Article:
i would greatly apperciate it if someone were to take a look at my work and tell where im wrong or right thx :)

oh yeah i'll probably be bugging ya guys all night

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- October 11th 2006, 05:12 PMcyberdx16someone wanna look over my work?
i would greatly apperciate it if someone were to take a look at my work and tell where im wrong or right thx :)

oh yeah i'll probably be bugging ya guys all night - October 11th 2006, 05:58 PMtopsquark
First problem: Just a typo. Should be dx/dt = 3y^2/(6y). You had "x^2."

Third problem:

You have y' = 4/5 + (3/5)y'

So (5/5)y' - (3/5)y' = 4/5

(2/5)y' = 4/5

You've got an extra negative sign.

Fourth problem:

x^2 + y^3 = 5y

Take the first derivative:

2x + 3y^2*y' = 5 y'

Take the second derivative:

2 + 6y*y' + 3y^2*y'' = 5y''

3y^2*y'' - 5y'' = -2 - 6y*y'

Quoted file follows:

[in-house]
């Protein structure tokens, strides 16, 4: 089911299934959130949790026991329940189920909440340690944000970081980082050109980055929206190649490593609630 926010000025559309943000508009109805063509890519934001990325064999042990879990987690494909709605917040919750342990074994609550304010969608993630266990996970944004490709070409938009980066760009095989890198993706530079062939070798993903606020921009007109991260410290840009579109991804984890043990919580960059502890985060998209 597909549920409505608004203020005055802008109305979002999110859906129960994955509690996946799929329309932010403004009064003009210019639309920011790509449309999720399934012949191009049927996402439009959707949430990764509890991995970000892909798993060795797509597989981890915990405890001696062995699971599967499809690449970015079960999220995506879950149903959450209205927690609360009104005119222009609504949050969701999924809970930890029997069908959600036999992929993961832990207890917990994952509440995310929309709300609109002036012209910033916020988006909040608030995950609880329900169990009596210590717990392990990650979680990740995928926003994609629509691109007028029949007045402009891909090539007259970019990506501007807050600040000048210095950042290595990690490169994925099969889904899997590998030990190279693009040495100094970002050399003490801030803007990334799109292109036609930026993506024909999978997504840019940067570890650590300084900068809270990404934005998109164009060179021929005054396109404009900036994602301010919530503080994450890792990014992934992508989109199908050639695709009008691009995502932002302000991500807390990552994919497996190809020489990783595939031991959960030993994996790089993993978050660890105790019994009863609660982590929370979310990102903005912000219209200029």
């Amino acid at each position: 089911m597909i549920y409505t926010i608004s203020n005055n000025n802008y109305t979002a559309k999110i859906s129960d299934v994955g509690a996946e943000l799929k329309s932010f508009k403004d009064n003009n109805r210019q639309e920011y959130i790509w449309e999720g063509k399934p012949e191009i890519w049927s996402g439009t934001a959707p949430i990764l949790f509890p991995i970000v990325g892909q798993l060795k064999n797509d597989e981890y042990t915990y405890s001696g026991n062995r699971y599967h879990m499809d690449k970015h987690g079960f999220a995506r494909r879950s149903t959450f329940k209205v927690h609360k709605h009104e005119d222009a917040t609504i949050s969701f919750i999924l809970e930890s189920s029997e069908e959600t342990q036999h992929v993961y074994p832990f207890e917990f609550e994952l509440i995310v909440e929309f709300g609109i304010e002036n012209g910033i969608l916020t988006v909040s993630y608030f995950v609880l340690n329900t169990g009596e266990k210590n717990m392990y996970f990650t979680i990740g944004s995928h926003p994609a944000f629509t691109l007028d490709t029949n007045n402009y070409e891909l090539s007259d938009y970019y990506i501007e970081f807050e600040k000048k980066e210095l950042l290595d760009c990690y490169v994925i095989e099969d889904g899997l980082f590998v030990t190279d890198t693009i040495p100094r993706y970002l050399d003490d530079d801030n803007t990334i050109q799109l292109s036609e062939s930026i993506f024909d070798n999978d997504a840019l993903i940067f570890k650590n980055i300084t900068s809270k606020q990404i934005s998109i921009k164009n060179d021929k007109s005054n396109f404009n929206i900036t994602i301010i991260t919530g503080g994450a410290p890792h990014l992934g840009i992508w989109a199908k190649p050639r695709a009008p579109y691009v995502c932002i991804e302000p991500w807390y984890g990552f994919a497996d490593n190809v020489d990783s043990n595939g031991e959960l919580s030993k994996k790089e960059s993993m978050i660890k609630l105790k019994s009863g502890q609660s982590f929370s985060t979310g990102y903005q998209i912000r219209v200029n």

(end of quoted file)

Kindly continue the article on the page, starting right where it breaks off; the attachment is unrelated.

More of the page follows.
y'' = -(6y*y' + 2)/(3y^2 - 5)

You've got the point (x,y) from the problem and y' at this point from the last problem.

And for the record, you can TRY to bug me all night, but I'm going to be in bed by 11. :D

-Dan - October 11th 2006, 06:48 PMcyberdx16
how did u get (the bold part?) y"=2+6y*y'

**+3y^2***y"=5y" - October 11th 2006, 07:04 PMThePerfectHacker
- October 11th 2006, 07:48 PMcyberdx16
so does anyone know if i did the 2nd problem right?

- October 11th 2006, 08:54 PMCaptainBlack

The final answer is right, but your notation could be confusing, better to

write it as:

dy/dx=(3 x^2)/(x^3+1).

The argument which leads to your solution however is confused. It should

go more like:

y=f(g(x)), where g(x)=x^3+1, and f'(x)=1/x.

Then by the chain rule:

dy/dx = f'(g(x)) g'(x) = [1/(x^3+1)] 3x^2 =(3x^2)/(x^3+1).

RonL